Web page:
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Bath County News - Outlook
Owingsville, Kentucky
March 4, 2021     Bath County News - Outlook
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March 4, 2021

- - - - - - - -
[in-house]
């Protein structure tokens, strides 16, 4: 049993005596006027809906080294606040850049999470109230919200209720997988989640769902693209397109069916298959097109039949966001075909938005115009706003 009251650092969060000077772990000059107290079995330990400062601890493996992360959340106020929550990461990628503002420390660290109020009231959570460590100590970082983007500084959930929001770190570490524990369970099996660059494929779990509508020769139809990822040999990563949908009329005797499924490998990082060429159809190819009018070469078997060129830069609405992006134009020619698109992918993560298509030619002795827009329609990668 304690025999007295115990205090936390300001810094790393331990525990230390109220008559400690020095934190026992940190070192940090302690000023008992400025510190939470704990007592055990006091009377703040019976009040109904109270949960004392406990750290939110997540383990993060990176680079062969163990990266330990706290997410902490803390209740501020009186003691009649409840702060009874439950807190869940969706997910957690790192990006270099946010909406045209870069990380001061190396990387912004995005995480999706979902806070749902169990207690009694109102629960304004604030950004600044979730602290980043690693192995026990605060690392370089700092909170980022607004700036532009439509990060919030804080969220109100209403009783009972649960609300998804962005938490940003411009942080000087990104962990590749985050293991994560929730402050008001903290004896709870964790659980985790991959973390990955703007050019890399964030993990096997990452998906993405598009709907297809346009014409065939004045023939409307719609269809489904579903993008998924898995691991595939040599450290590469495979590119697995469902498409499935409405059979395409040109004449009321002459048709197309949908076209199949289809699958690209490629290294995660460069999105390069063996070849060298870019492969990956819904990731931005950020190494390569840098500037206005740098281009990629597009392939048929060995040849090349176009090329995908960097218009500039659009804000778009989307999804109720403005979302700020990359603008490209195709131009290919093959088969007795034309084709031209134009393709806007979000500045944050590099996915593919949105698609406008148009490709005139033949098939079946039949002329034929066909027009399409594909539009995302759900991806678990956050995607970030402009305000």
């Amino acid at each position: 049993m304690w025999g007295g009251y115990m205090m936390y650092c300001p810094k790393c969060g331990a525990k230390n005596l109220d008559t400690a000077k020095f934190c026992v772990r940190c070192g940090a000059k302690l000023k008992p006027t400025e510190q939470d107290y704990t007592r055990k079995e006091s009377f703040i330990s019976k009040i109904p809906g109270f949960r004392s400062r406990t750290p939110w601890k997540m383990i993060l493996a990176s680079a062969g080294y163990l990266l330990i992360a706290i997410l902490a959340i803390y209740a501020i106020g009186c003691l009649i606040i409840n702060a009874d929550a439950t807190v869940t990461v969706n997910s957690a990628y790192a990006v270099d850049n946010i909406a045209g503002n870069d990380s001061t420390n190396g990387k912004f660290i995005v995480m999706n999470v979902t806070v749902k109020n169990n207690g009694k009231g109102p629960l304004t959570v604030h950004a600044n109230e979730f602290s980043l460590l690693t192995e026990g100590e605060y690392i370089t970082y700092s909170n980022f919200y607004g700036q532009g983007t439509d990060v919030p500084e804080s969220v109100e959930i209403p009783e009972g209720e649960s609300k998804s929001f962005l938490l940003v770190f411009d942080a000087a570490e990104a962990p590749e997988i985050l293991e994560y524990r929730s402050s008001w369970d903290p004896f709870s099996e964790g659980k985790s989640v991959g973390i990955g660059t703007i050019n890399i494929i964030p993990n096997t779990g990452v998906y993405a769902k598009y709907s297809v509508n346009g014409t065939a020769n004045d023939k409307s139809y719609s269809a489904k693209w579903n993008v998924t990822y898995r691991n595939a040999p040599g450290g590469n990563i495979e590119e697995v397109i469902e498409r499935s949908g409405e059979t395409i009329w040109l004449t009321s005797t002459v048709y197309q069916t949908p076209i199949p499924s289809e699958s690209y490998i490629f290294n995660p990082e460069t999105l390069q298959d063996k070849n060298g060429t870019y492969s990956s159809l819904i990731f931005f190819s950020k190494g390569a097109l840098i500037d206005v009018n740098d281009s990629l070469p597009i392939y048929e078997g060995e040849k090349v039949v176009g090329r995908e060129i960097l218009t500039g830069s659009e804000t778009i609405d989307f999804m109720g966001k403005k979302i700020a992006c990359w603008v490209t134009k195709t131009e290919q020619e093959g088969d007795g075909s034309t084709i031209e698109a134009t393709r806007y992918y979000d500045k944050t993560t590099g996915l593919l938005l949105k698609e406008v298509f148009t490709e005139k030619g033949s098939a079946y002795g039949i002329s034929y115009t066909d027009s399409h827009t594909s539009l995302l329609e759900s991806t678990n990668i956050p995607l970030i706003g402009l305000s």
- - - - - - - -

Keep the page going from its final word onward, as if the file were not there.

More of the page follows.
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10 March 04, 2021 Newspaper» News Outlook I hope that you and your family remained safe dur- ing the period of heavy ice and snowstorms. We really cannot say enough about the men and wom- en who work to keep the roads clear and the lights on. Stories across the commonwealth in- cluded county personnel helping other counties, emergency efforts to get necessities to people who were without, and so much more. During times of crisis the general good in people shows through, and the storm is braved together. Thank you to all involved in helping re- store normalcy. Upon legislators re- turning to Frankfort fol- lowing a postponement in session due to weather, the House and Senate got back to work on crafting and passing legislation, including continued work on the state budget. I am proud to announce that I successfully carried my first piece of legisla- tion through the Senate, and it is now on its way to the House for consider- ation. The bill was Senate Bill (SB) 131. It moves the Motorcycle Safety Education Commission and _ Program—which offers motorcycle rider training courses for nov- ice and experienced rid- ers—from the Justice and Public Safety Cabinet to the Kentucky Transpor- tation Cabinet's Office of Highway Safety, It also allows residents of other states to take rider train- ing courses in Kentucky if they are eligible for a motor vehicle instruc- tion permit in their home te. I view this bill as a esaving bill and appre- c1ate all stakeholders' ef- forts. Although I received a little bit of freshman hazing, I am nonetheless grateful for the opportu- nity to pass my first bill. I thank all my colleagues for their support. Another bill of mine that passed was SB 215. It establishes the Sec- retary's Office of Safety within the Transportation Cabinet. Last week, a Franklin County Circuit Court Judge put another injunc- tion on House Bill (I-IB) 1. This comes following litigation filed by the gov- ernor against that bill and SB 1 and 2. By the, time you read this, the judge 'may have already issued a ruling in the case that involves all three bills. No matter what the circuit (court's ruling is, I think we can expect an appeal to be filed and eventually see the case before the Supreme Court of Ken- tucky. Interestingly, during last week's joint meeting of the House Health and Family Services Commit- tee and the Senate Health and Welfare Committee, a representative from the Kentucky Board of Phar- macy testified in support of amending an existing emergency regulation relating to vaccinations. A process that only ex- ists because of the pas- sage of SB 2, which the governor is trying to keep from becoming law through the litigation he has filed. The Board of Pharmacy said that the flexibility. SB provides to allow the amendment of emergency regulations is especially. important during a state of emer- gency because, without it, a tedious process is required to make modi- fications. Thanks to SB 2, the emergency regula- tionfon ordering and ad- ministering vaccinations was amended to allow Kentucky pharmacists to join in on the widespread CQVID-19 vaccination ef- forts. This is a simple but vital update to the current regulation that will result in lives saved. We can all be grateful to the Ken— tucky Board of Pharmacy people for their initiative to make this happen. "Priority" bills seek to address the state's most immediate challenges or focus on areas of the law that are of importance to Kentuckians. Several pri- ority measures relate to the COVID-19 pandemic and its impact on the commonwealth. A few of them continued through the legislative process this week. They included SBs 4, 6, 7, and 10. SB 4 establishes pro- cedures and require- ments for the issuances of a warrant that autho- rizes entry without no—. tice’ while maintaining the ability to act in situa— tions involving a violent offender or life and death situation. Applications for warrants would have to be reviewed impartially by a judge and conducted in service with a SWAT or special response team whose members are trained for special situations. Additionally, due process protections would be put in place, making any evidence collected in violation of the law’s provisions in- admissible in court. SB 4 serves to make danger- ous circumstances safer for law enforcement and the public while strength- ening agencies' trust. SB 6 enacts new safe- guards to ensure ethical behavior within the exec- utive branch, particularly regarding members of gubernatorial transition .. While,.’weafl comp from unique backgrounds, en- teams' haviors. Transition teams consist of folks who help a governor-elect transi- tion from candidate to the official office. They will help select individu- als who will serve in the various positions within the governor-elect’s ad- ministration and help de- termine policy goals and the new administration's general framework. If passed, SB 6 would require the existing Ex- ecutive Branch Ethics Commission to set ethi- cal conduct standards re- lated to transition teams by developing a stan- dard of ethical conduct agreement for transition team members to sign. It would apply to all mem- bers of a transition team and address registered or former lobbyists' roles. Members would be re- quired to disclose certain information, such as their current employer, boards on which they serve as a member, and any non- state sources of funds they receive for their spouses or services. Ad- ditionally, the bill would prohibit transition team members from accessing non-public information regarding matters that could personally benefit them or their spouse, cli- ents, or business they may belong to. SB 7 directly responds to a challenging situ- ation surrounding un— employment insurance. Due to the system', some benefits were awarded to people who did not qualify for them. This is to no fault of the recipi- ents. SB 7 would estab- lish a means by whichre- cipients of overpayments could request a waiver to avoid paying those funds. Recipients would haVe to respond with a waiver re— quest in no less than ten days from the date the Secretary of the Labor Cabinet deposits a notifi- cationin the mail. On a related note, the General Assembly re- ceived testimony from actions and be- ;, COMMUNITY I SENATOR BRANDON]. STORM’S LEGISLATIVE UPDATE State Auditor Mike Har- mon on his recent find- ings that over 400,000 UI-related emails remain unread. The report also cites overpayments made to recipients. I encourage you to watch that testimo- ny that took place during a meeting of the Senate Standing Committee on Economic Development, Tourism, and Labor. It's available online at ket. org/ legislature/ archives. SB 10 also made pas- sage in the Senate. This measure can lead to meaningful dialogue and create a conducive environment for con- sidering solutions for challenges facing com- munities across the com- monwealth. If passed, SB 10 would establish a Commission on Race and Access to Opportu- nity within the legislative branch to conduct studies and research where dis- parities may exist across sectors of educational equity, health care, eco- nomic opportunity, crimi- nal justice, and more. The commission estab- lished would have the authority to hold monthly meetings, seek cement and testimony from vari- ous individuals and or- ganizations, and provide research to recommend data-driven policy initia- tives. During this time of great divisiveness, I think it's essential we consider the benefit of sitting with others in honest, open conversation With the intent to listen. No, that will not always lead to an agreement on policy, but it will lead to better un- derstanding and rapport. deavors like SB 10 pro- mote clearer pathways. I sincerely hope so. Other bills passing in the Senate included: SB 55 prohibits copay- ments or cost-sharing from being paid by any medical assistance recipi- ents. It prohibits deduct- ibles, copayments, and co- insurance requirements for Medicaid telehealth services and copayments charged in the Kentucky Children’s Health Insur- ance Program (KCHIP). SB 55 applies to Medicaid Services or any managed care organization (MCO) contracted by the Cabi- net for Health and Family Services. MCOs have long failed to reimburse for medical services. This has placed financial burdens on hos- pitals and driven up ad- ministrative costs. Anoth- er bill seeks to mitigate the challenges MCOs have created. SB 56 limits the num- ber of MCO contracts to operate the Medicaid pro- gram to three. Currently, there are five. Limiting them to three will in- crease efficiencies within the Medicaid program and lower administrative costs for health care pro- viders. SB 65 nullifies admin- istrative regulations that . were found deficient dur- ing the 2020 Legislative Interim and prohibits their re-enactment for a designated period if iden— tical to or substantially the same. One regulation the legislature found defi- cient last year would have provided SNAP benefits to parents of children who have chosen to be absent in the child's life. SB 86 authorizes local governments to adopt ordinances against open dumping of solid waste on land and water and im- pose a civil fine of not less than $250 and not more than $500. The bill would also assure that any reve- nues resulting from local ordinances are returned to the counties in which they are imposed. SB 115 seeks to build on the Read To Achieve (RTA) Program's tre- mendous success by expanding access to its successful model to more students. SB 135 relates to the postsecondary education performance fund. The bill revises the definition of "formula base amount" and establishes a defini- tion of "funding, floor" for purposes of priority funding for Kentucky in- stitutions. SB 135 would add a' hold-harmless and stop-loss prevention of 0% for the upcoming fiscal year and beyond. It also establishes how amounts distributed from the per- formance fund should be treated during the budget process. SB 141 establishes guidelines for the distri- bution of funds remain- ing in the Kentucky coal workers' pneumoconio— sis fund. It would pro- vide for the distribution of funds claimed by coal companies to pay wages, amounts owed to coun- ties, cities, school sys- tems, school districts, Bath County Memorial Library Updates Due to the Pandemic, the library is altering our services to keep our com- munity safe: The Library is open from 9:30a—5:00p Monday through Friday. .The Li- brary will continue to have computers, printing, copy- ing, and faxservicesavailé able. "7"" The Library will also have materials available and more. Finally, it pro- vides excess funds to go to unpaid workers and the Kentucky coal employers’ self-insurance guaranty fund. SB 148 declares the need for childcare in our communities as essen- tial by requiring CHFS to identify emergency care providers who pro- vide vital child care ser- vices during a state of emergency. It addresses a problem many fami- lies have struggled with throughout the last year concerning . available childcare. The bill would return childcare class- room sizes to pre-COVID numbers and allow them to combine classes dur- ing the opening and clos- ing hours once again. Bills making it to the governor last week for his consideration in- cluded SB 3 and HR 6. SB 3 moves the current Governor's Office of Ag- ricultural Policy, also known as GOAP, under the Kentucky Commis- sioner of Agriculture's jurisdiction. It passed the Senate earlier in the ses- sion and recently passed by the House with minor changes. HB 6 provides COMMUNITY CALENDAR for checkout by request through curbside services. The Library has materi- als available for checkout online if you need a library card, call the library and we will help you check out books, movies, and more for free through Kentucky Libraries Unbound. The Bookmobile service is available. The Library‘will‘ be open“ on Saturdays from 12:30? 5:30 through March. Thank you for your pa- teeth to an already exist- ing legislative committee, which with the passing of HB 6 would become the Legislative Oversight and Investigations Com- mittee. The bill would codify subpoena powers, give the committee au- thority to maintain the confidentiality of inves— tigative documents, and impose fines on those in non-compliance with the committee's efforts. As you can see, the General Assembly is not taking any time for grant- ed. We are now past the halfway point of the 2021 « 30-day session, with much work left to do. I will eon- tinue to provide weekly legislative updates in the weeks ahead. It is a real honor to rep— resent Laurel, Jackson, Estill, Powell, Menifee, and Bath Counties in the Kentucky State Senate. If you have any questions about these public policy issues or any other mat- ter of importance to you, do not hesitate to contact my office toll-free by call- ing 502-564-8100. You can also email me at brandon. storm@lrc.ky.gov. Stay safe. God bless. tience during this time. Bath March 27 Easter Egg Hunt, hosted by Owingsville and Olym- pian Springs Volunteer Fire Depts. Bath County Middle ‘ School, 10:30 am. Fun games for all ages,” TouCh-A-Truck, ' 10,000" eggs, sparky, Marshall and” Smokey, and free lunch tray All NAPAGold" Filters On Sale! FILTERS 50% on: , March 3- 7, 2021 NAPA Auto Farm Suppty 123'! Elizaville Rd Hemingsbur‘sa, 10641041 606-845-2911 Tool & Equipment Sale Up to 35% off